2023 Spring Conversations: Featured Speakers
With the Spring Conversations events coming up across all three cities in the next few weeks, we’re taking a moment to shine a light on each city’s featured speakers.
This year we will be exploring the role that design plays in creating a sense of place. Join us for an evening of learning and discussion at the Spring Conversation event nearest you.
DA Friends! Use your special link to access the free Friend ticket option.
Take a look at our featured speakers for each of the three cities who will be bringing their knowledge and expertise in Design & Placemaking:
Auckland Tāmaki Makaurau Speakers ( 5 Sept, register to attend the event here )
Andrew Mirams | Head Architect, Isthmus ( convener and panel chair )
Andrew brings over twenty years of professional experience specialising in Architecture and Interiors. As Principal, Architecture his expertise includes a wide range of projects including residential (single family and multi-residential), commercial, interiors and fit-outs, with a particular passion in building refurbishment and adaptive re-use. Outside the studio, Andrew can be found taxiing his children around Auckland sportsfields.
Emme Jacob | Senior Wayfinding Designer, Maynard
With a background in graphic design and a passion for wayfinding, Emme is interested in connecting people to place through meaningful environmental graphic solutions. Her wayfinding experience spans social housing, aviation, public realm and cultural centres, grounded by a belief that every person deserves inclusive access and connection to place.
Emme brings with her experience in brand and identity, and enjoys approaching wayfinding by creating thoughtful narratives that conceptualise place – creating logical yet surprising work, suited to local people. Through strategic wayfinding projects, Emme enjoys the challenge of balancing functional and intelligent systems with considered design outcomes, ensuring solutions are genuinely empathetic to those they serve.”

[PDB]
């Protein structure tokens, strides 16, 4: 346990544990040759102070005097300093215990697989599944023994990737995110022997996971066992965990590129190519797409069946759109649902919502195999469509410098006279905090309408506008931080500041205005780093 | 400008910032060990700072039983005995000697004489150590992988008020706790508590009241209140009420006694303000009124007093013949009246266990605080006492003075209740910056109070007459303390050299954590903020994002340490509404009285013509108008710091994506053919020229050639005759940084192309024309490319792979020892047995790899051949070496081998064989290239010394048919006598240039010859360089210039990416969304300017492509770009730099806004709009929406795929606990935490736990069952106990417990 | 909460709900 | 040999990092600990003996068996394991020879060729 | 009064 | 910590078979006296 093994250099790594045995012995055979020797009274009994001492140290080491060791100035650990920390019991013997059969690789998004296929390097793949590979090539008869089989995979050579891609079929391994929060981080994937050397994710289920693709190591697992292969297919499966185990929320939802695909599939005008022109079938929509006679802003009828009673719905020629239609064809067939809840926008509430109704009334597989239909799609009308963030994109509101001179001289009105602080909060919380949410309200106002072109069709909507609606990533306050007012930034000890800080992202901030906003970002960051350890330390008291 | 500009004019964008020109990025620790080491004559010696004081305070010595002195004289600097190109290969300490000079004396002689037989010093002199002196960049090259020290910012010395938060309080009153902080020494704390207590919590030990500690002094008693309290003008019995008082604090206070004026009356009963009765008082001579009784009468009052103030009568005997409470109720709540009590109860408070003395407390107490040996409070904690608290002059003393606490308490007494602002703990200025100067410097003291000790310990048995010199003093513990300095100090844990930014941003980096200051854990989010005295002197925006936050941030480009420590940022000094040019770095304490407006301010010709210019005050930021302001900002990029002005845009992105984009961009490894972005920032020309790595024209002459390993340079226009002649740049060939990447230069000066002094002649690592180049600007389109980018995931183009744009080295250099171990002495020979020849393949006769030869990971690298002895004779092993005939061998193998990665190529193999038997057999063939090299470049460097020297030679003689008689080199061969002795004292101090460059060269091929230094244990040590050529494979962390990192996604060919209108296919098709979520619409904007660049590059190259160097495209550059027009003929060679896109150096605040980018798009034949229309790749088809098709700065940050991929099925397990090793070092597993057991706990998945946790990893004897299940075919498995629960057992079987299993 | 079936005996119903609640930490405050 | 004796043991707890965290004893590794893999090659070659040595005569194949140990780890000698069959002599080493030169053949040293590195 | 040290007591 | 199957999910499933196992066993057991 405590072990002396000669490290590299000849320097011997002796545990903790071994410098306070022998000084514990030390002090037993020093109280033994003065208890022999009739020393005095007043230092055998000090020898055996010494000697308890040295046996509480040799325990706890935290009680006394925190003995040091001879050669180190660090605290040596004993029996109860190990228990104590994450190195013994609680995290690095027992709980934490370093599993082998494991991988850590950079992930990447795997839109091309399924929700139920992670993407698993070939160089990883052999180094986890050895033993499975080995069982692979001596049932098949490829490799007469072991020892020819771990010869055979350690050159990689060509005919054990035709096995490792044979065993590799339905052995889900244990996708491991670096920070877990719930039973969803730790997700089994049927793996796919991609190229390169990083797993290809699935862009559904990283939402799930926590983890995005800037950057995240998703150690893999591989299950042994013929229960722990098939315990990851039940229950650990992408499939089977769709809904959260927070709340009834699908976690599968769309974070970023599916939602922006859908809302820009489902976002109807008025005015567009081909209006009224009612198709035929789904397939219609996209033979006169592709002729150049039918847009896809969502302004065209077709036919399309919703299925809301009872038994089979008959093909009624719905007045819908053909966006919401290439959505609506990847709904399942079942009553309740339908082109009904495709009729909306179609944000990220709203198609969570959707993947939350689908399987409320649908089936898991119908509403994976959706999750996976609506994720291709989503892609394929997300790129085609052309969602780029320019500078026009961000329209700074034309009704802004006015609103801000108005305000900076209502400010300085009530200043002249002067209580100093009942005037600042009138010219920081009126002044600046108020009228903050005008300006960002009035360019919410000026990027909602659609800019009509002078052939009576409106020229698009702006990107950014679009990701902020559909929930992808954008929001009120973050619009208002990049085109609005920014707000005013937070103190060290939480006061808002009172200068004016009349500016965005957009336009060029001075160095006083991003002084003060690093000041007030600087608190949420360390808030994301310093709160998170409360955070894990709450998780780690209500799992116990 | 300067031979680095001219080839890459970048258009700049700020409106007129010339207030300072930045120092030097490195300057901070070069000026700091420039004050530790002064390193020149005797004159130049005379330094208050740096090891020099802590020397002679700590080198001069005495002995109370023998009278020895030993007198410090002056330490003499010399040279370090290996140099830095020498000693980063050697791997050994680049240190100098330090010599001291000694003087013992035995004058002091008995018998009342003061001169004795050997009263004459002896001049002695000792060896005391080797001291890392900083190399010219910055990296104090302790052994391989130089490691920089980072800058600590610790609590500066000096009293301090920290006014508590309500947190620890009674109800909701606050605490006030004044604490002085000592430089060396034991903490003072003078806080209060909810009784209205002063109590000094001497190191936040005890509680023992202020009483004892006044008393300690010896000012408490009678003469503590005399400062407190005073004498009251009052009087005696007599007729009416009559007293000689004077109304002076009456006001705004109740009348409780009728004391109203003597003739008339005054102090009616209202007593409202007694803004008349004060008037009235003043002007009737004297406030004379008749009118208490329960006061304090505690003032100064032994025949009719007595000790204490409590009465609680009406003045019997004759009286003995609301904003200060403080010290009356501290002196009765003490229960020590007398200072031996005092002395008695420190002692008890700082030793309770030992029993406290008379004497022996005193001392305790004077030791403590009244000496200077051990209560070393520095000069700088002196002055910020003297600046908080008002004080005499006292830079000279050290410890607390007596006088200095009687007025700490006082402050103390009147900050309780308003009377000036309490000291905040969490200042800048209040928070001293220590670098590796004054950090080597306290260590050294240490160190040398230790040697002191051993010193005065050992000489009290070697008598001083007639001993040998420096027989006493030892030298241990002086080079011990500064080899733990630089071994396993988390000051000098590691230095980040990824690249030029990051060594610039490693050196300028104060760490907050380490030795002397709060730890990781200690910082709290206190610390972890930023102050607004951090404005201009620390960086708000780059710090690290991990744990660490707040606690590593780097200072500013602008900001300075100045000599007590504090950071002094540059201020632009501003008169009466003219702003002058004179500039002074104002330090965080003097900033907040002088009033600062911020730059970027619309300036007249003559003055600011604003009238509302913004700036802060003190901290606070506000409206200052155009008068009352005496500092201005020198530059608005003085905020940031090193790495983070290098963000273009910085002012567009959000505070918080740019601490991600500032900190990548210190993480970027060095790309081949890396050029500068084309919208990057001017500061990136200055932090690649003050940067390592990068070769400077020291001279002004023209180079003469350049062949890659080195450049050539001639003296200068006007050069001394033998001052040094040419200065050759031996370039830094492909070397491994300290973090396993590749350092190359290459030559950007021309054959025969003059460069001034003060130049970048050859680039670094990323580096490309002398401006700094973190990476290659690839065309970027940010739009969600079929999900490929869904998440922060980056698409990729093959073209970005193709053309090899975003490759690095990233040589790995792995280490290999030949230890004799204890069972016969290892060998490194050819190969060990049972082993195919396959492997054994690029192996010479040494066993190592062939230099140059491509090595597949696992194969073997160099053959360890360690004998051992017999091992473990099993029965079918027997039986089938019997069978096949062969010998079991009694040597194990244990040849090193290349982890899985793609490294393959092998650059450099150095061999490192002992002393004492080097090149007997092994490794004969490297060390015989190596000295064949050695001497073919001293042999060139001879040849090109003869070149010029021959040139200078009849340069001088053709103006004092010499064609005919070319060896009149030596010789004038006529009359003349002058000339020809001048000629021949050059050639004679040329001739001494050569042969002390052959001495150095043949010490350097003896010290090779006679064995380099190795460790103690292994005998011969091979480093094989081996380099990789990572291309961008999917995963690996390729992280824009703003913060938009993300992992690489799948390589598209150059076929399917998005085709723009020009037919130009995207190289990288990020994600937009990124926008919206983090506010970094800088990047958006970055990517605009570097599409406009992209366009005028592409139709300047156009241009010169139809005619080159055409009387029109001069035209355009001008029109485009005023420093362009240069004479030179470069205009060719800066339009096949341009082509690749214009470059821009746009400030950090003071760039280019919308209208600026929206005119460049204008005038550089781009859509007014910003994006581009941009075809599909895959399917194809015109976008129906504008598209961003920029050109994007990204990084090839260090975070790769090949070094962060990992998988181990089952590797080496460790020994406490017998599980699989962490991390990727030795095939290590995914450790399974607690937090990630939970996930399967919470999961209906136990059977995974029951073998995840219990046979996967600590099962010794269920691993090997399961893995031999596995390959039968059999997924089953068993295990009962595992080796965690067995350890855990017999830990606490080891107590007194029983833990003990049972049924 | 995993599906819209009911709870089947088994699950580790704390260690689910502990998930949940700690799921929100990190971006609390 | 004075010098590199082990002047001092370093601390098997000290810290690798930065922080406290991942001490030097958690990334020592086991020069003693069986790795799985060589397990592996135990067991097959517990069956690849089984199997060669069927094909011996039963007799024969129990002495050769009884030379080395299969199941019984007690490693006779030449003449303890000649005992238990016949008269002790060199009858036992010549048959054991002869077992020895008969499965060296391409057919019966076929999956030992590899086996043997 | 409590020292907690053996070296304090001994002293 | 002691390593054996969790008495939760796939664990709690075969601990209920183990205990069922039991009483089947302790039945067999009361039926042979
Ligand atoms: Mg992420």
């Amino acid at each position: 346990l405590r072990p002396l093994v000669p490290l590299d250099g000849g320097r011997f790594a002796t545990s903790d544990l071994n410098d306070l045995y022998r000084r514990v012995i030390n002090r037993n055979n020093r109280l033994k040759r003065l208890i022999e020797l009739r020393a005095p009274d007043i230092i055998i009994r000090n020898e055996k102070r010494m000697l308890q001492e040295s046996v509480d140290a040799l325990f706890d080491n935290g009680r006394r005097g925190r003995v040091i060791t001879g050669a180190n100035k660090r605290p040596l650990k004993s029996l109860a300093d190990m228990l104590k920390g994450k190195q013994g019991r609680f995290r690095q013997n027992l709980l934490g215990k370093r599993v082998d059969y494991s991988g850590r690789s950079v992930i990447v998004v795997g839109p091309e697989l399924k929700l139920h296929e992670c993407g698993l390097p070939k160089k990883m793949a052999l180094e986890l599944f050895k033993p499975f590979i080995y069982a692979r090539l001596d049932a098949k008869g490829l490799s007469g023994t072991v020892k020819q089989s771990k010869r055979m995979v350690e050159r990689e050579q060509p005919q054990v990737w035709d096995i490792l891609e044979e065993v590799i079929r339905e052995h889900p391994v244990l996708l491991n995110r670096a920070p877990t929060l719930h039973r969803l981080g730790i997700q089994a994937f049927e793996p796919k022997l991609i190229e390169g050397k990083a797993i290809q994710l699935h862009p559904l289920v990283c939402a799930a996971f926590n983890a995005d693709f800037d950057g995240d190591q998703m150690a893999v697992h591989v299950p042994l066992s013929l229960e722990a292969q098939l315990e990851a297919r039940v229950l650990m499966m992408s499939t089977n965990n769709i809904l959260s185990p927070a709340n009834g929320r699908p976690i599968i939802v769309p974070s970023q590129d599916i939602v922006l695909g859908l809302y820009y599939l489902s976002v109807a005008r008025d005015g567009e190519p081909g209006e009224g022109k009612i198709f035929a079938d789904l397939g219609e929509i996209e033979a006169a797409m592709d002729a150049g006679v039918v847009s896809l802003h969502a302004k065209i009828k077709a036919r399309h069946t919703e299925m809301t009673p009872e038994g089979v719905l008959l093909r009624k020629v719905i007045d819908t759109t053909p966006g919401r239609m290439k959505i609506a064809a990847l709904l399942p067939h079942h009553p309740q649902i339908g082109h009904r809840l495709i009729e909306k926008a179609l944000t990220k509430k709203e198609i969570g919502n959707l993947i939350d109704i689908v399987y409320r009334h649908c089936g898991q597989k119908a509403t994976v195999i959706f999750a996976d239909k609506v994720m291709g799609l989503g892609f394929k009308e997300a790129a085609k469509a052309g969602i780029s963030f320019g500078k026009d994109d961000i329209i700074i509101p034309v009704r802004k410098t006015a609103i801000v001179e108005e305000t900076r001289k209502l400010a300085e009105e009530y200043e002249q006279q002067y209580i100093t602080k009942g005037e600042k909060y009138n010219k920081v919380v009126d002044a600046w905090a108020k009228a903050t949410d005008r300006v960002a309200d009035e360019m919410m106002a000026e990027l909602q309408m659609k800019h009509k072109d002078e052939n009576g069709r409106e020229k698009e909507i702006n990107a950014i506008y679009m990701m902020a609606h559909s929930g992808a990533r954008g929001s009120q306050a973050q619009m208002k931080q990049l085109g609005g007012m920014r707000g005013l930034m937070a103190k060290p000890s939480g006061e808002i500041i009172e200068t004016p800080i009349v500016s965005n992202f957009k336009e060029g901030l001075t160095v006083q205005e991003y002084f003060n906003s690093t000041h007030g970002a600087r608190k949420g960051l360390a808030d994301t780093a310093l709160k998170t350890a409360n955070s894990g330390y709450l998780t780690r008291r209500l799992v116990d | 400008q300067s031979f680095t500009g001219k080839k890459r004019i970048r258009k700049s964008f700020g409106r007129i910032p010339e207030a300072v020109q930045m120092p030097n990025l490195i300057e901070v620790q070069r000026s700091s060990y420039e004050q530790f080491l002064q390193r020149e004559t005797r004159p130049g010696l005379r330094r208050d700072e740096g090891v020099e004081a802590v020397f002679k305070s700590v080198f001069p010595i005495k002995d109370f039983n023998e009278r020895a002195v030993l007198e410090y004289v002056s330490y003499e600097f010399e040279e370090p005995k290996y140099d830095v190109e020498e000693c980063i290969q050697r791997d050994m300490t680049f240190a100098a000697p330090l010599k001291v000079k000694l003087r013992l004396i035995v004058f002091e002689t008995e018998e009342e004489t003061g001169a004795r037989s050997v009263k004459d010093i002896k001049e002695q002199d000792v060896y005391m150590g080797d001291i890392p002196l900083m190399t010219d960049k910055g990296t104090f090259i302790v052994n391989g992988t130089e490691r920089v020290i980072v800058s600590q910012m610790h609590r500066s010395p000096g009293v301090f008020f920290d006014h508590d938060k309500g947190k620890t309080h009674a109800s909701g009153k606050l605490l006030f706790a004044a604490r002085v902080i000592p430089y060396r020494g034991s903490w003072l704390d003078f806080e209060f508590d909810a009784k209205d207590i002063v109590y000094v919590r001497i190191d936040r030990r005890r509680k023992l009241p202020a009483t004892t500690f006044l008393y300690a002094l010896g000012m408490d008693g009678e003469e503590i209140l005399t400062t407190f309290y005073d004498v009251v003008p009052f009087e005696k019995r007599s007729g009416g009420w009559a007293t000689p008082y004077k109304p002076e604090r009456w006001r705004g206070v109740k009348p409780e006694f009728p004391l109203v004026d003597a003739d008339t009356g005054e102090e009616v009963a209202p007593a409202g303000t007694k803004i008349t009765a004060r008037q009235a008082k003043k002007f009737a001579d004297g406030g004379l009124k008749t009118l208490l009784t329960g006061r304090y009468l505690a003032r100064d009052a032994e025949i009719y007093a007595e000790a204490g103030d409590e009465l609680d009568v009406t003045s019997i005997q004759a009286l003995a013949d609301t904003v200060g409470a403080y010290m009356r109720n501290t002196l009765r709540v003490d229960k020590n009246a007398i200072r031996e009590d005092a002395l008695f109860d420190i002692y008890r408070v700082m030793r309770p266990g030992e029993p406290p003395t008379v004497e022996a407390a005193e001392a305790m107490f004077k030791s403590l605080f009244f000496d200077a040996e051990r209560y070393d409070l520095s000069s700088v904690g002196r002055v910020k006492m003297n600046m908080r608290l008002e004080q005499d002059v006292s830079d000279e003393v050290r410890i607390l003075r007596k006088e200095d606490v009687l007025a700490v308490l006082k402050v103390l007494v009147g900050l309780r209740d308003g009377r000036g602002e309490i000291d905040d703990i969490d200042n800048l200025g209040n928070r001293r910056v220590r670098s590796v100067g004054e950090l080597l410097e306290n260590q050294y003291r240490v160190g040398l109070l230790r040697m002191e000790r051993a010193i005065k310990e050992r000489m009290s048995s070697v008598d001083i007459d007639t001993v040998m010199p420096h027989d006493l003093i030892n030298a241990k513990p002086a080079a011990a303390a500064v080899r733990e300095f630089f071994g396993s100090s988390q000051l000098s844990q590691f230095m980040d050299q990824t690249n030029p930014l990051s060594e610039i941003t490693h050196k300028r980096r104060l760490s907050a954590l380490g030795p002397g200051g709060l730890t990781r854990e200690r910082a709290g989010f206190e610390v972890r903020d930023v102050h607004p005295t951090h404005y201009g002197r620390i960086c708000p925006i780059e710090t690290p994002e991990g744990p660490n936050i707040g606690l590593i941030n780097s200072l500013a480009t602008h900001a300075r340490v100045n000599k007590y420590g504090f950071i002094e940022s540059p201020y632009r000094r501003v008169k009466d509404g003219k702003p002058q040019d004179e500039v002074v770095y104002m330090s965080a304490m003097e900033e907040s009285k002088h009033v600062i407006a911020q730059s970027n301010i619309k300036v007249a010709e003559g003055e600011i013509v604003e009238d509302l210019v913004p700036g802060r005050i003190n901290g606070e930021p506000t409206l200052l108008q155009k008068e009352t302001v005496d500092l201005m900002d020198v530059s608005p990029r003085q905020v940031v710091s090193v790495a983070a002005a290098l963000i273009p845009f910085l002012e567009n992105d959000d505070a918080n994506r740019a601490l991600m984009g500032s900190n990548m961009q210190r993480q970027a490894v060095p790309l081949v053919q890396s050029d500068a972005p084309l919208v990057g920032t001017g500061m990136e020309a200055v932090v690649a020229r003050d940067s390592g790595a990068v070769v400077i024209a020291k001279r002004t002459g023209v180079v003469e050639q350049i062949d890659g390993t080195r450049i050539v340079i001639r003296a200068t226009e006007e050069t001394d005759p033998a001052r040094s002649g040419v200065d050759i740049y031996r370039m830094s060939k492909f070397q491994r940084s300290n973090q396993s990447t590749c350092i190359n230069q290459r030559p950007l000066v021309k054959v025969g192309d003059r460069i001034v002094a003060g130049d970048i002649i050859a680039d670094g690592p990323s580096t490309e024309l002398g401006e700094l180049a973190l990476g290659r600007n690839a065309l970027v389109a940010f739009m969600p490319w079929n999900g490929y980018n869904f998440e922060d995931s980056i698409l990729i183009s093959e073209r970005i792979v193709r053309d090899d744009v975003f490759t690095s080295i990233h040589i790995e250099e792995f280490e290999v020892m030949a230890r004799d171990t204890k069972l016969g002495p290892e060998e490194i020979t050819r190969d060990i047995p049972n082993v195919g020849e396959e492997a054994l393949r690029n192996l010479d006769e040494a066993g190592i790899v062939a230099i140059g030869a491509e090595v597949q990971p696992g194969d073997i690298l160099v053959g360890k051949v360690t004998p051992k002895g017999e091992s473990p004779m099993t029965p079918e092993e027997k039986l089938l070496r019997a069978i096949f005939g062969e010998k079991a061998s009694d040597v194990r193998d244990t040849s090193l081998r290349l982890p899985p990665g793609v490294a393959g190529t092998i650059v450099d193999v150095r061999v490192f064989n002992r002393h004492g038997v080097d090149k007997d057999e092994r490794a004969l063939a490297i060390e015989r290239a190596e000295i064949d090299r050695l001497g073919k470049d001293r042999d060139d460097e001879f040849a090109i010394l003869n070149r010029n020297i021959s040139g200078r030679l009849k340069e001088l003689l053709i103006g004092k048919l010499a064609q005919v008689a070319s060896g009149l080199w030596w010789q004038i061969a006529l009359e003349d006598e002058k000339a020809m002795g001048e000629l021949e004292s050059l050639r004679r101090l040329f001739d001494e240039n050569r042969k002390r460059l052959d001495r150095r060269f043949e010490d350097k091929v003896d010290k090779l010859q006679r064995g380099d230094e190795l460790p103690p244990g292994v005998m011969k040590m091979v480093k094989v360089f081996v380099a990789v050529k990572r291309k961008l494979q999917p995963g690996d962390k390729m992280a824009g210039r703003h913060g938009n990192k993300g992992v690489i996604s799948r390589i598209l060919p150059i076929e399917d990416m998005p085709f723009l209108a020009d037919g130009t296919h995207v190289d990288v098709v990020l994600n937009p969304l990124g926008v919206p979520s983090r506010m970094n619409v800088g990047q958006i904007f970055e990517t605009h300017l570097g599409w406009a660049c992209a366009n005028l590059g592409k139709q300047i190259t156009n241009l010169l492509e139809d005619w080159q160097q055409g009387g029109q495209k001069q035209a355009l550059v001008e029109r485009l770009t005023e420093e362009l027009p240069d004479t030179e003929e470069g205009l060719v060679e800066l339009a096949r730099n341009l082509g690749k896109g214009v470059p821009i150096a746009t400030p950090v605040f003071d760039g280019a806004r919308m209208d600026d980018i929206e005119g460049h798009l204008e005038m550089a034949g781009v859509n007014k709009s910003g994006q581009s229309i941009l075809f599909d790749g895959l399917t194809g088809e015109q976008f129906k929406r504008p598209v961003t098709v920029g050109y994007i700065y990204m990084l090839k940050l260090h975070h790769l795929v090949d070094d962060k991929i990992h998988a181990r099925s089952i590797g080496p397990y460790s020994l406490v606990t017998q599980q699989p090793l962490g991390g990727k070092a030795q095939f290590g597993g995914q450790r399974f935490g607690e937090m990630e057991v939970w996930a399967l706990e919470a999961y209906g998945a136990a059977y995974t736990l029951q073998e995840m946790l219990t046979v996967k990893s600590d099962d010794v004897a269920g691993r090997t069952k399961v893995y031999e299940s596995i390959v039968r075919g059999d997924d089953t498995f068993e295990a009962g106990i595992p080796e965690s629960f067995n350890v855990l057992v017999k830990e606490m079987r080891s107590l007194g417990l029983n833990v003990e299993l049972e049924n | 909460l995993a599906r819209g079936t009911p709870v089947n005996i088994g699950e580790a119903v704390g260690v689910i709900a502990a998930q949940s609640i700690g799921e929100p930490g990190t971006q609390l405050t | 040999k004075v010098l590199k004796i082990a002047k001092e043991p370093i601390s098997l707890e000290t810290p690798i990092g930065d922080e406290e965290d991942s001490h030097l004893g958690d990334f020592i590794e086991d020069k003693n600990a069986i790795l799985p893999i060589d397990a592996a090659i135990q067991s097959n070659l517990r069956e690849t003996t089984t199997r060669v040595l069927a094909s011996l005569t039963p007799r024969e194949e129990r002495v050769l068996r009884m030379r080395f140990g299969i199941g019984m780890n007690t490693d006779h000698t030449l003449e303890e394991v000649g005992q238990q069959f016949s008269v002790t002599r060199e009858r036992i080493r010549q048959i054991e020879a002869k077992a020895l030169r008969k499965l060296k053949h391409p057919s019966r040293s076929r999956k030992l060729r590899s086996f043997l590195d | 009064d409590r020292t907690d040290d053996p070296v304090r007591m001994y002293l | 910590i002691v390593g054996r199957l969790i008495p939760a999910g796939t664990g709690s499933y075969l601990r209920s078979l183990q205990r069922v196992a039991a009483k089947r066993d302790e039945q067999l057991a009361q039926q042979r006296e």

Eric Thompson | Head of School, Design Innovation, Whitecliffe
Eric has been a practicing designer for over 30 years. He holds a Master of Design from Massey University and has worked in tertiary education for the past 14 years in various teaching and senior management roles.
Eric started his design and journalistic career in England after retiring from racing motorcycles. He worked at numerous agencies before establishing his own design practice in London for eight years. Returning to New Zealand after 29 years living and working abroad, he fell into education while enquiring at Massey University about doing a PGDip in design.
Since then, Eric has worked at Massey University, the Media Design School, in Australia at the Billy Blue College of Design and Torrens University and The NewSchool of Architecture & Design in San Diego before joining Whitecliffe College.
His current focus is on how designers will be the future curators of creative technologies and an advocate of design thinking in non-design businesses. He has presented most recently at VIVID Sydney and the International Design Conference in Brisbane; and is a published author at Harper Collins.
His personal passion in the design space is ‘a sense of place’ and has worked on place branding projects for Helensville, Wellsford and Matakana Coast and Country.
If regional branding or rebranding is mishandled then you’re not just dealing with a failed re-launch and no improvement fiscally, or emotionally, to the area, you are affecting peoples’ lives and their livelihoods. These are places where people live. Get it wrong, and you’ve wronged them.
If you don’t engage with engage with the wider community living and working in the area to be branded/rebranded and get a ‘sense of place’, the new brand may have an adverse effect on the local community. Or as Sanders and Stappers said, “There is a recognition that people such as end users hold expertise about their needs and dreams and that their contributions are essential for finding and implementing solutions to problems.”
Damian Powley | Principal Landscape Architect, Isthmus
Whatungarongaro te tangata toitū te whenua.
As we (people) disappear from sight, the land remains.
‘I always remind myself of this whakatauki when conceptualising our role as designers of the land. As designers to me it’s about recognising where we ‘fit’ into that continuum.
‘We’re not the be all and end all,’ says Associate Landscape Architect Damian, ‘and our role is to dig deeper, develop and build layers recognising our moment in time.
‘A lot of what I do is around connecting and involving the people for whom the project is for, into our design process’ says the designer with 14 years of experience. Honouring community throughout a project is important because they are the ones that live there.